Monday, 17 September 2018

Australian fur seal pup population is shrinking

Long-term monitoring program effective in tracking seal populations over time
Date:  September 5, 2018
Source:  PLOS
A census of annual pup production by Australian fur seal populations revealed the first reduction since species-wide protection was implemented in 1975, according to a study published September 5 in the open-access journal PLOS ONE by Rebecca McIntosh of the Phillip Island Nature Parks in Victoria, Australia, and colleagues. The study also shows that the long-term monitoring program for the Australian fur seal has effectively tracked population trends over time.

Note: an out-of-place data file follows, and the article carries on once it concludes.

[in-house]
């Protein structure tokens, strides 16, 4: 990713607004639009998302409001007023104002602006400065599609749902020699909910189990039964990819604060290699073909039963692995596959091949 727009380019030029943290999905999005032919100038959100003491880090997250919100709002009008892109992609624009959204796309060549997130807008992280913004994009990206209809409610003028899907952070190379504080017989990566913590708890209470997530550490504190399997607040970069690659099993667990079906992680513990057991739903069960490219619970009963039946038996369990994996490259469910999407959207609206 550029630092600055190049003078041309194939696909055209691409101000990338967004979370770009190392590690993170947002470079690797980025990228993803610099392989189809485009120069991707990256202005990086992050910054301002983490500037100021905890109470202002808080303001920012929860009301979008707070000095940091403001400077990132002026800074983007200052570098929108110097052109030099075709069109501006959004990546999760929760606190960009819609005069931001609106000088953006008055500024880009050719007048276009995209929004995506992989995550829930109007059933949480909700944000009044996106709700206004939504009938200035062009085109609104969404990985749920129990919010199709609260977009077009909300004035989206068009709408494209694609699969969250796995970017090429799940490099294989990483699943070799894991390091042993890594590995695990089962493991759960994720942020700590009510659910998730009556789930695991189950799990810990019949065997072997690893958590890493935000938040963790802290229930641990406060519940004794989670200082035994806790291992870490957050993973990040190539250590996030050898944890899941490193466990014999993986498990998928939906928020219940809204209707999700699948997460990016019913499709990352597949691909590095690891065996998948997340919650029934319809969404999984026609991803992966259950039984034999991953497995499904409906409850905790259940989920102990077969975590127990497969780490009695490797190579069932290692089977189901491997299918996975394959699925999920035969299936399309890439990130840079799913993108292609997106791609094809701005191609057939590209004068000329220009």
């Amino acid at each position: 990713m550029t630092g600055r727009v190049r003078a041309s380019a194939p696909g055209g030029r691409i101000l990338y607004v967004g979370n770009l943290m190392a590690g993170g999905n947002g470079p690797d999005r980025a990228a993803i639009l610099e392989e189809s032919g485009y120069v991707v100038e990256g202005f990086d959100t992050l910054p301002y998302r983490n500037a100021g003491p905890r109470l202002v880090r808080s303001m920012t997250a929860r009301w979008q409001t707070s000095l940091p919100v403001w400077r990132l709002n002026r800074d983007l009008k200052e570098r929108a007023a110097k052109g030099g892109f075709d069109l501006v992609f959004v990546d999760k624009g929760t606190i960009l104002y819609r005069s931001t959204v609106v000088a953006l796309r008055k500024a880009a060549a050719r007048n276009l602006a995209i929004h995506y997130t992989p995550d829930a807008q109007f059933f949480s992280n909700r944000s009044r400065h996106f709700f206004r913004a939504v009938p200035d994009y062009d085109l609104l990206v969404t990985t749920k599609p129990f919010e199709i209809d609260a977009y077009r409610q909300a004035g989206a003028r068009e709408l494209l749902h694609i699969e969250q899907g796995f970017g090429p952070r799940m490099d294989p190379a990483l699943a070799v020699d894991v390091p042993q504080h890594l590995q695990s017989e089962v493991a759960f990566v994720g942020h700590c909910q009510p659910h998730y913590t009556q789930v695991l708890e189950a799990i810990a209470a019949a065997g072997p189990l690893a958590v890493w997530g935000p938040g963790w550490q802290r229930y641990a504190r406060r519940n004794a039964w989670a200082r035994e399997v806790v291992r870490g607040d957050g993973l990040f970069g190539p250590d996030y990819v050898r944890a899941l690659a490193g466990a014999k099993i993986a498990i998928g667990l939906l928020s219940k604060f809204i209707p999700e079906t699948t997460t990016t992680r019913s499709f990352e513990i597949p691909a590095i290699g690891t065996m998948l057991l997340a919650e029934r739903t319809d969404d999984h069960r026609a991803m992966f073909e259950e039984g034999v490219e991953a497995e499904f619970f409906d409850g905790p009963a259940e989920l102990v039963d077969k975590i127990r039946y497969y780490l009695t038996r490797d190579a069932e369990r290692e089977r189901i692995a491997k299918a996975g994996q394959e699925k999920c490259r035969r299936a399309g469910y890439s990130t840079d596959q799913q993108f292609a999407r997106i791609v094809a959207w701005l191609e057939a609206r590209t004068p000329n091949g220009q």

In the marine environment, monitoring the abundance and population trends of a top predator can provide measures of ecosystem health and management success. Fur seals, Arctocephalus pusillus doriferus, are important upper trophic level predators that, in Australia, are a protected marine species facing specific challenges related to fisheries and aquaculture management, ecotourism, potential impacts on seabirds, and response planning for oil spills and other emergencies. For these reasons, it is important to obtain accurate information about their abundance and population changes. An ad-hoc monitoring program coordinated across multiple stakeholders conducted a range-wide census of live pups in the Austral summers of 2002, 2007 and 2013. In the new study, McIntosh and colleagues set out to assess whether the monitoring program for the Australian fur seal is achieving its goals of determining pup abundance and estimating population trends.

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